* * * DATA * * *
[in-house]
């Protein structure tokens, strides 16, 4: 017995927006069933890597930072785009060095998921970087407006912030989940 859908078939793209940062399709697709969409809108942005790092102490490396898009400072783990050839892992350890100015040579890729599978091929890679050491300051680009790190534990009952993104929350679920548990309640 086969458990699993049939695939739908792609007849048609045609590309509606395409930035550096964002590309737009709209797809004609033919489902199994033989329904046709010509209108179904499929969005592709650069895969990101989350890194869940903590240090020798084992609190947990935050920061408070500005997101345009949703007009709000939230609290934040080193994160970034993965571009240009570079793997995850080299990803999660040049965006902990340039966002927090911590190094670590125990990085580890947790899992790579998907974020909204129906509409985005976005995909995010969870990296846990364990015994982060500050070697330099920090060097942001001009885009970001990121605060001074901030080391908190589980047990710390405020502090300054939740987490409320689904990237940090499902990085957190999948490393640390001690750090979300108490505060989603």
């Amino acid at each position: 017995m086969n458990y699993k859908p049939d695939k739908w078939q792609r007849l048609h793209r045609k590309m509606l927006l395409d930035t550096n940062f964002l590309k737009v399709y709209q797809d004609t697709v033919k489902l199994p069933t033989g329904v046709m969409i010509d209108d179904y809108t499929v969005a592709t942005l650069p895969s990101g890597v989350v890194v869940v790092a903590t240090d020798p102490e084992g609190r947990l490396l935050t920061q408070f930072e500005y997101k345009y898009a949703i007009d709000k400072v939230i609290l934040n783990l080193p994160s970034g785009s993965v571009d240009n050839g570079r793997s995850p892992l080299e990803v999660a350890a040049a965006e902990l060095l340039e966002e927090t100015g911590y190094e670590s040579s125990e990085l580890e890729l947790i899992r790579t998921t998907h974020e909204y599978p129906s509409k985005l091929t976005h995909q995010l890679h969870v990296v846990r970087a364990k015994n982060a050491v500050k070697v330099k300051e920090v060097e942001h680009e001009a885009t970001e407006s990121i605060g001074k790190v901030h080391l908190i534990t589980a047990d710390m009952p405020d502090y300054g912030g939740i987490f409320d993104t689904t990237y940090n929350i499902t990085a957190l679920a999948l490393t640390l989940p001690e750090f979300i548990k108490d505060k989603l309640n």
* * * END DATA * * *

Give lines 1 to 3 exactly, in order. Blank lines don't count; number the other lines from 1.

[in-house]
């Protein structure tokens, strides 16, 4: 017995927006069933890597930072785009060095998921970087407006912030989940 859908078939793209940062399709697709969409809108942005790092102490490396898009400072783990050839892992350890100015040579890729599978091929890679050491300051680009790190534990009952993104929350679920548990309640 086969458990699993049939695939739908792609007849048609045609590309509606395409930035550096964002590309737009709209797809004609033919489902199994033989329904046709010509209108179904499929969005592709650069895969990101989350890194869940903590240090020798084992609190947990935050920061408070500005997101345009949703007009709000939230609290934040080193994160970034993965571009240009570079793997995850080299990803999660040049965006902990340039966002927090911590190094670590125990990085580890947790899992790579998907974020909204129906509409985005976005995909995010969870990296846990364990015994982060500050070697330099920090060097942001001009885009970001990121605060001074901030080391908190589980047990710390405020502090300054939740987490409320689904990237940090499902990085957190999948490393640390001690750090979300108490505060989603």
């Amino acid at each position: 017995m086969n458990y699993k859908p049939d695939k739908w078939q792609r007849l048609h793209r045609k590309m509606l927006l395409d930035t550096n940062f964002l590309k737009v399709y709209q797809d004609t697709v033919k489902l199994p069933t033989g329904v046709m969409i010509d209108d179904y809108t499929v969005a592709t942005l650069p895969s990101g890597v989350v890194v869940v790092a903590t240090d020798p102490e084992g609190r947990l490396l935050t920061q408070f930072e500005y997101k345009y898009a949703i007009d709000k400072v939230i609290l934040n783990l080193p994160s970034g785009s993965v571009d240009n050839g570079r793997s995850p892992l080299e990803v999660a350890a040049a965006e902990l060095l340039e966002e927090t100015g911590y190094e670590s040579s125990e990085l580890e890729l947790i899992r790579t998921t998907h974020e909204y599978p129906s509409k985005l091929t976005h995909q995010l890679h969870v990296v846990r970087a364990k015994n982060a050491v500050k070697v330099k300051e920090v060097e942001h680009e001009a885009t970001e407006s990121i605060g001074k790190v901030h080391l908190i534990t589980a047990d710390m009952p405020d502090y300054g912030g939740i987490f409320d993104t689904t990237y940090n929350i499902t990085a957190l679920a999948l490393t640390l989940p001690e750090f979300i548990k108490d505060k989603l309640n």